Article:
Long Beach Airport

Thursday, December 16, 2004 Will Douglas stop airport expansion?
Two say their votes for development help stunt hub’s growth.
By Jason Gewirtz
The Long Beach (CA) Press-Telegram

LONG BEACH – Swept into office on anti-airport expansion platforms, the City Council’s two newest members say their votes this week for a massive development north of Long Beach Airport didn’t stray from that mission. Their argument: A proposed Douglas Park with housing, commercial and retail space would eliminate any federal temptation to expand the airport to the north.

But Vice Mayor Jackie Kell, the council’s sole vote against the project, said the argument doesn’t hold up. Instead, she says, the political pressure will come from future Douglas Park residents bound to object to noise from the airport, putting the city in an even tougher political spot.

“The real issue with me is do you want citizens who are unhappy,” she said.

For Councilwoman Rae Gabelich and Councilman Patrick O’Donnell, who shared similar anti-airport growth platforms in spring campaigns, Douglas Park was a safeguard against future airport growth. The Federal Aviation Administration would have found the project’s 260 acres too tempting had the council not approved development there, Gabelich said.

“I believe that tremendous pressure could have been put on the political arena here,” she said.

Tuesday, the two sided with an 8-1 majority to approve plans for Douglas Park, which will include 1,400 single-family homes, condos, apartments and town homes directly north of the airport. The project will also feature 3.3 million square feet of commercial, research, light industrial and aviation space, 200,000 square feet of retail space, a 400-room hotel and 12 acres of parks.

O’Donnell said his support was rooted in Boeing Realty Co.”s economic forecasts for the project. Douglas Park is expected to create 11,000 on-site jobs and 10,000 regional jobs. But the possibility of the land being used for a terminal or for the airport in the future were in the back of his mind, too, he said.

“Was that one of my fears? Certainly,” he said.

Kell challenges the argument. The airport runway configurations, she said, don’t lend themselves to northward expansion. Plus, she said, if Douglas Park wasn’t built, another development would likely come in its place.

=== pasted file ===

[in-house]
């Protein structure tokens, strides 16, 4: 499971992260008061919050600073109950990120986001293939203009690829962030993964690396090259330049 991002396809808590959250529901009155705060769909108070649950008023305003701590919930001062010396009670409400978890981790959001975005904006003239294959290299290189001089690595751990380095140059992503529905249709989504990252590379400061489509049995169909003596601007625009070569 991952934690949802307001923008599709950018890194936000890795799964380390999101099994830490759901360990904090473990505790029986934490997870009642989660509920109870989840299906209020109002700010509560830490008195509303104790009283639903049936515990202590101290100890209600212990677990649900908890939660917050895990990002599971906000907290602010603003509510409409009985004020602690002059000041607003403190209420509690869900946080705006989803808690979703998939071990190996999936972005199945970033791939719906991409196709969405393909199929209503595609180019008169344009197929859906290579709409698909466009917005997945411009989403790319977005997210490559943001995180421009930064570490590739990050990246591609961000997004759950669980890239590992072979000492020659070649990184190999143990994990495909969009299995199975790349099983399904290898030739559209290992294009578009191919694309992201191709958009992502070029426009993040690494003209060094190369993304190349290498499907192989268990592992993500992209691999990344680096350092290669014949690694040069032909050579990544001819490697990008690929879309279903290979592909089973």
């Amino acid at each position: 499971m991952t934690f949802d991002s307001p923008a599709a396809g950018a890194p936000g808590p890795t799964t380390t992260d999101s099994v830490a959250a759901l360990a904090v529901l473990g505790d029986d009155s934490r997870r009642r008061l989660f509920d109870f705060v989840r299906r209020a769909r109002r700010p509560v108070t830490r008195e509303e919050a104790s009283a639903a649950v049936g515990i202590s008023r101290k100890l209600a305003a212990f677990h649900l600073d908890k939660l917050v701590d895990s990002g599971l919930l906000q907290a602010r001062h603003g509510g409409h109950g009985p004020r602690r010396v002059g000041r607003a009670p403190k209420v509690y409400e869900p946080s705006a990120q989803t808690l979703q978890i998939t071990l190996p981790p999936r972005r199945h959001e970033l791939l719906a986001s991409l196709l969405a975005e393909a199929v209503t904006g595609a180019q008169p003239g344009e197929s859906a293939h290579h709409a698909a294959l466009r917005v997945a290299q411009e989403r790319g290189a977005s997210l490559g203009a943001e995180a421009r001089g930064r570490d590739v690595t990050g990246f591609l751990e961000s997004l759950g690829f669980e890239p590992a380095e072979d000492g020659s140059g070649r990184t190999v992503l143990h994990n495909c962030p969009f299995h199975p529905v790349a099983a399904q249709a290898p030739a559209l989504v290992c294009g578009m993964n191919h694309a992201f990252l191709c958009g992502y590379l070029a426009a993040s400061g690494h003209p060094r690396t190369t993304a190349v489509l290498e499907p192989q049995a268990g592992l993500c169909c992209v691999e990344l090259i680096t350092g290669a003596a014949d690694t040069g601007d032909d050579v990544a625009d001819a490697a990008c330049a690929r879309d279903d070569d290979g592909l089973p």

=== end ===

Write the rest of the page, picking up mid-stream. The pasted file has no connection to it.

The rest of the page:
“When we talked to other developers in other cities, everybody we talked to said this is such a choice place for businesses,” Kell said. “The FAA’s not going to come in there and expand the airport.”

The threat was real, especially given past regional comments about the need to accommodate more airport growth, Gabelich said.

“I believe the position I took really protects the community overall from expansion of the airport,” she said.

To Kell, the bigger issue is how new residents at Douglas Park will live with smaller general aviation aircraft that fly low and use the closest runway to the proposed development. General aviation are aircraft that do not include commercial, military or emergency aircraft.

In October, the airport saw about 2,400 commercial takeoffs and landings, compared with about 23,000 general aviation flights.

Kell knows the issue well because she and her husband, former Mayor Ernie Kell, have flown for 30 years and owned a small plane at Long Beach Airport for 15 years. But she said her opposition to housing in Douglas Park had nothing to do with her private aviation interest.

“That’s not anything,” she said. “We’re talking 25,000 flights over those homes.”

Inevitably, she said, the council will see organized citizen opposition from Douglas Park homeowners.

Gabelich and O’Donnell, whose districts sit under the commercial aircraft northwest takeoff and southeast landing patterns, said they don’t expect complaints about commercial jet noise from Douglas Park to the north. O’Donnell walked the site and said the noise was not comparable to what residents hear in his 4th District.

Both said the proposed 1,400 housing units, whose numbers were reduced from an initial proposal of 3,800, were a plus for the project.

Gabelich said she was pleased with a provision that designates 120 town homes for people 55 and older. O’Donnell said he preferred the higher-end housing that dominates the project.

And Gabelich, who won election after leading a grass-roots effort to oppose terminal expansion, said that if Douglas Park residents eventually organize themselves, it won’t be a negative.

“It keeps the city people who are making decisions on their toes,” she said.

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